Buying a new vehicle is exciting, especially when it’s your first set of wheels, so the last thing you want are unexpected car expenses that derail your budget and take the fun out of owning a car. Some expenses are fairly predictable, such as the cost of keeping gas in the tank or even making the initial purchase, but the unpredictable costs are important to know about, too. The expenses you need to know about so you can plan your budget are basically centered around buying the car, keeping it legal, and maintaining your ride so it lasts for years.
Initial Car Expenses When You Buy
When you’re done shopping and you’ve found the perfect car, know the amount of the down payment and the number of monthly payments you can afford to cover. Meanwhile, a couple of less obvious initial expenses can also impact your budget. Along with the actual cost of the vehicle, you’ll pay sales tax and interest. These costs are included in the total amount you end up paying for your new car, so you don’t always notice exactly how much they add up, but they can push your monthly payments up and extend the term of your loan, so it’s important to understand and be aware of them when you’re signing the paperwork to buy a car.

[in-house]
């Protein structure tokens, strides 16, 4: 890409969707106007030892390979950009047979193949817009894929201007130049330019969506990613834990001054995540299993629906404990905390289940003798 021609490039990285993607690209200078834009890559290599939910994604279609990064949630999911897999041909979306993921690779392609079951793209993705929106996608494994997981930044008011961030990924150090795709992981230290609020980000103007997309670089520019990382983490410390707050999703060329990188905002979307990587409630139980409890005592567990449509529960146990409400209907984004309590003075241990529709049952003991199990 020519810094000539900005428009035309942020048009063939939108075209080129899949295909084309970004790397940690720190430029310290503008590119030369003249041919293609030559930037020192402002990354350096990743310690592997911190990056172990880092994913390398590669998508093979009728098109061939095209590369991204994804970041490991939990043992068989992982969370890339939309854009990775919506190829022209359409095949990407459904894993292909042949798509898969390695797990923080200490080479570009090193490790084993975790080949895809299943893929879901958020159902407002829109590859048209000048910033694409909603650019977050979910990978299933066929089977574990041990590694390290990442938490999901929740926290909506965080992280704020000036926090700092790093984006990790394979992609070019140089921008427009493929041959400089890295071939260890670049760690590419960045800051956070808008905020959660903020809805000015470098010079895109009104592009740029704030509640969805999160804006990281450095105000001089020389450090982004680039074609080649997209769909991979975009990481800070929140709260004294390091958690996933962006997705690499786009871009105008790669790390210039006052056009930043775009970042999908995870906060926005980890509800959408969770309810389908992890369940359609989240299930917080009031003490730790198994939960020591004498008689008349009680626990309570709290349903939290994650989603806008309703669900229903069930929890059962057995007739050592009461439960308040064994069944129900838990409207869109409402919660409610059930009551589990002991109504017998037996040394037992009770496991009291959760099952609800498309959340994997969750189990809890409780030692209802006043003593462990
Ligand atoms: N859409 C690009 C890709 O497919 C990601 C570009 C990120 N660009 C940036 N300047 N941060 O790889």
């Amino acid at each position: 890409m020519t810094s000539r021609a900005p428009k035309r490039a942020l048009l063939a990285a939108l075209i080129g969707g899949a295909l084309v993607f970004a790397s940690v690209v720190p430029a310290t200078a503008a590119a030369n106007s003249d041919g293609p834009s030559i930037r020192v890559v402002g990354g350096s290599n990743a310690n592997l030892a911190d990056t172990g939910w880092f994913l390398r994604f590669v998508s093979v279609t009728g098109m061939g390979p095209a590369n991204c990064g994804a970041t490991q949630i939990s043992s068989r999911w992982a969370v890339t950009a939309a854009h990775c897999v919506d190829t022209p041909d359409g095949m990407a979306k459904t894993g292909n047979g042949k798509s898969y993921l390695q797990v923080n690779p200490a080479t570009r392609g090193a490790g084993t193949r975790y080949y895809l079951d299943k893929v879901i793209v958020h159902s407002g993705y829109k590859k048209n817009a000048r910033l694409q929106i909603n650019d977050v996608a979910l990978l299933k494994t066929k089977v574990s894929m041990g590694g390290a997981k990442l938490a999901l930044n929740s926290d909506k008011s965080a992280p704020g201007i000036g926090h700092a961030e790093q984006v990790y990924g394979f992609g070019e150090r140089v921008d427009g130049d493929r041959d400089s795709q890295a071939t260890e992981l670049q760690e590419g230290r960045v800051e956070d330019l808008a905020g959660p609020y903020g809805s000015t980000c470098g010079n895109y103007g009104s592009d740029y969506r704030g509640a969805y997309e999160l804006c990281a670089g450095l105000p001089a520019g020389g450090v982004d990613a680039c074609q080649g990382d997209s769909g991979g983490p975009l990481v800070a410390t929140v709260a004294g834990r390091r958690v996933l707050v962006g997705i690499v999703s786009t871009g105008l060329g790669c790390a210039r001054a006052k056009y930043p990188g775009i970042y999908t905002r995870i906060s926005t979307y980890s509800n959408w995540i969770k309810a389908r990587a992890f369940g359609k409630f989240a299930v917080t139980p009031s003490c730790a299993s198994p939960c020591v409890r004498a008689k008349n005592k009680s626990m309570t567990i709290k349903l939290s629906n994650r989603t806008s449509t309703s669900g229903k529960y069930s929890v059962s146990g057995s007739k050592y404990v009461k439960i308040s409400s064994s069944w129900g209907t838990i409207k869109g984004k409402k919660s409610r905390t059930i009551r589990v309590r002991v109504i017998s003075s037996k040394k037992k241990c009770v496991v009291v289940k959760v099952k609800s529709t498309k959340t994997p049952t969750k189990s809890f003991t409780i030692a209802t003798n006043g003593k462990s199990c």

Expenses to Keep a Car Legal
In addition to the initial costs of buying a car, it’s going to cost some money to keep it legal. You have to pay for parking in some urban areas, as well as car insurance, registration, and emissions inspections in some states and regions. For example, the Georgia Clean Air Patrol published details about the frequency and the costs of emissions inspections in the Georgia counties that require them to protect air quality. These legal compliance expenses can arrive monthly, annually, or even as far as a few years apart, depending on the way you select to pay insurance premiums and parking fees, and the specific registration renewal requirements in your state.
Car Maintenance Expenses
Maintaining your new car has an effect on how it looks, how it drives, and even on its long-term value, so it’s important to include maintenance costs in your automotive budget. The Internal Revenue Service detailed ordinary car expenses when explaining the vehicle costs business owners can deduct, but the listed maintenance fees are common to all car owners. Basic maintenance expenses include oil changes, topping off fluids, and the cost of keeping your car detailed, such as washing, waxing, and having it vacuumed out regularly. Bigger repairs you should budget for include the costs of fixing things that break or wear out, such as batteries, brakes, exhaust pipes, and tires.
Avoid unwanted surprises and make sure you get the right car for your lifestyle—and your budget—by understanding the costs associated with buying, maintaining, and keeping your car legal before you buy. That way, you get a car you can be proud of and enjoy on a long-term basis.